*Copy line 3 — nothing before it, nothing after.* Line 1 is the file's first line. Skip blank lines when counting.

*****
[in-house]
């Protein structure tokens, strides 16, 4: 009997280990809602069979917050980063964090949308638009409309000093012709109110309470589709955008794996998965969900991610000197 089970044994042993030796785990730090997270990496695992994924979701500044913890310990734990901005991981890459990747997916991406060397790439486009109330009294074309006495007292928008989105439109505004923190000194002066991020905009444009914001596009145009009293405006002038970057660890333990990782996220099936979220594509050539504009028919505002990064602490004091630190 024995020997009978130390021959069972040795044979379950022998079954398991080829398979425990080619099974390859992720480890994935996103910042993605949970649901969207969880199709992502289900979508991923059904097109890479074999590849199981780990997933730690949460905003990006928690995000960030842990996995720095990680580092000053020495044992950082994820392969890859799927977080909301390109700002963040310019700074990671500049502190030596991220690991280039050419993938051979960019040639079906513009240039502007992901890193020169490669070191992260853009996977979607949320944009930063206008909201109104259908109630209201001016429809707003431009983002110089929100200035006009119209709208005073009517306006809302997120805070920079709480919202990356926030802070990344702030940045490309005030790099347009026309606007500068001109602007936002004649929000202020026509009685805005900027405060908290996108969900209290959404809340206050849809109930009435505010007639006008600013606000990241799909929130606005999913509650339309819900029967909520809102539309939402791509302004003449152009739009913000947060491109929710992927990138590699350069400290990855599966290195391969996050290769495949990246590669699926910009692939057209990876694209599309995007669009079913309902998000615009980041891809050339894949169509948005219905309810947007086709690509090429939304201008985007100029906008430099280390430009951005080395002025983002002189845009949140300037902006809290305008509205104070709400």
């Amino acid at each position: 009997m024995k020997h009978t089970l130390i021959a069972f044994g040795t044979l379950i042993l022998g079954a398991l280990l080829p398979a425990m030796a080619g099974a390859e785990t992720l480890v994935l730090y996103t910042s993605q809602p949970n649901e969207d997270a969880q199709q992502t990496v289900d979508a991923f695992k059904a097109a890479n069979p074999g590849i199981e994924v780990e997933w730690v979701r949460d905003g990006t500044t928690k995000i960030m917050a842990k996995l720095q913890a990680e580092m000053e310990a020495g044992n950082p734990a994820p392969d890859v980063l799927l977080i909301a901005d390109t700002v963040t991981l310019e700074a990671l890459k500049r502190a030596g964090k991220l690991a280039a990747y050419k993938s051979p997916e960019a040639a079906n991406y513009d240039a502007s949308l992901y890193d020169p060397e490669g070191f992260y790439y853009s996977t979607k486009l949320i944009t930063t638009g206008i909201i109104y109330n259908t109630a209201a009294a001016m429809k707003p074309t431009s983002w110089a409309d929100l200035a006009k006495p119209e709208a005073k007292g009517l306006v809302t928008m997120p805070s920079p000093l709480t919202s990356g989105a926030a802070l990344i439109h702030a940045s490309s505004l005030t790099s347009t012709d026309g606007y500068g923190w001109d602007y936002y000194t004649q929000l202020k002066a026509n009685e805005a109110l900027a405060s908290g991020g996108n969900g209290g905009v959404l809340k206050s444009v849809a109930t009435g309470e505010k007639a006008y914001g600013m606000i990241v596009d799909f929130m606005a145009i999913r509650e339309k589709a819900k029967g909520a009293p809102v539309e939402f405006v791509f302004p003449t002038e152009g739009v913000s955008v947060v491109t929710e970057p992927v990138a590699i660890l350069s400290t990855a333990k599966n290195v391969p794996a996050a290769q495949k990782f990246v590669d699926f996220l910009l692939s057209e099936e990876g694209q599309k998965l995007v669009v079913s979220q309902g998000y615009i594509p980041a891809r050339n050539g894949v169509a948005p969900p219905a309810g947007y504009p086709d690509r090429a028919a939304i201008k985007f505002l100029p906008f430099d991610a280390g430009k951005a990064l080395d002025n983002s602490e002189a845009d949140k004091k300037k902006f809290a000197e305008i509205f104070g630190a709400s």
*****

């Amino acid at each position: 009997m024995k020997h009978t089970l130390i021959a069972f044994g040795t044979l379950i042993l022998g079954a398991l280990l080829p398979a425990m030796a080619g099974a390859e785990t992720l480890v994935l730090y996103t910042s993605q809602p949970n649901e969207d997270a969880q199709q992502t990496v289900d979508a991923f695992k059904a097109a890479n069979p074999g590849i199981e994924v780990e997933w730690v979701r949460d905003g990006t500044t928690k995000i960030m917050a842990k996995l720095q913890a990680e580092m000053e310990a020495g044992n950082p734990a994820p392969d890859v980063l799927l977080i909301a901005d390109t700002v963040t991981l310019e700074a990671l890459k500049r502190a030596g964090k991220l690991a280039a990747y050419k993938s051979p997916e960019a040639a079906n991406y513009d240039a502007s949308l992901y890193d020169p060397e490669g070191f992260y790439y853009s996977t979607k486009l949320i944009t930063t638009g206008i909201i109104y109330n259908t109630a209201a009294a001016m429809k707003p074309t431009s983002w110089a409309d929100l200035a006009k006495p119209e709208a005073k007292g009517l306006v809302t928008m997120p805070s920079p000093l709480t919202s990356g989105a926030a802070l990344i439109h702030a940045s490309s505004l005030t790099s347009t012709d026309g606007y500068g923190w001109d602007y936002y000194t004649q929000l202020k002066a026509n009685e805005a109110l900027a405060s908290g991020g996108n969900g209290g905009v959404l809340k206050s444009v849809a109930t009435g309470e505010k007639a006008y914001g600013m606000i990241v596009d799909f929130m606005a145009i999913r509650e339309k589709a819900k029967g909520a009293p809102v539309e939402f405006v791509f302004p003449t002038e152009g739009v913000s955008v947060v491109t929710e970057p992927v990138a590699i660890l350069s400290t990855a333990k599966n290195v391969p794996a996050a290769q495949k990782f990246v590669d699926f996220l910009l692939s057209e099936e990876g694209q599309k998965l995007v669009v079913s979220q309902g998000y615009i594509p980041a891809r050339n050539g894949v169509a948005p969900p219905a309810g947007y504009p086709d690509r090429a028919a939304i201008k985007f505002l100029p906008f430099d991610a280390g430009k951005a990064l080395d002025n983002s602490e002189a845009d949140k004091k300037k902006f809290a000197e305008i509205f104070g630190a709400s």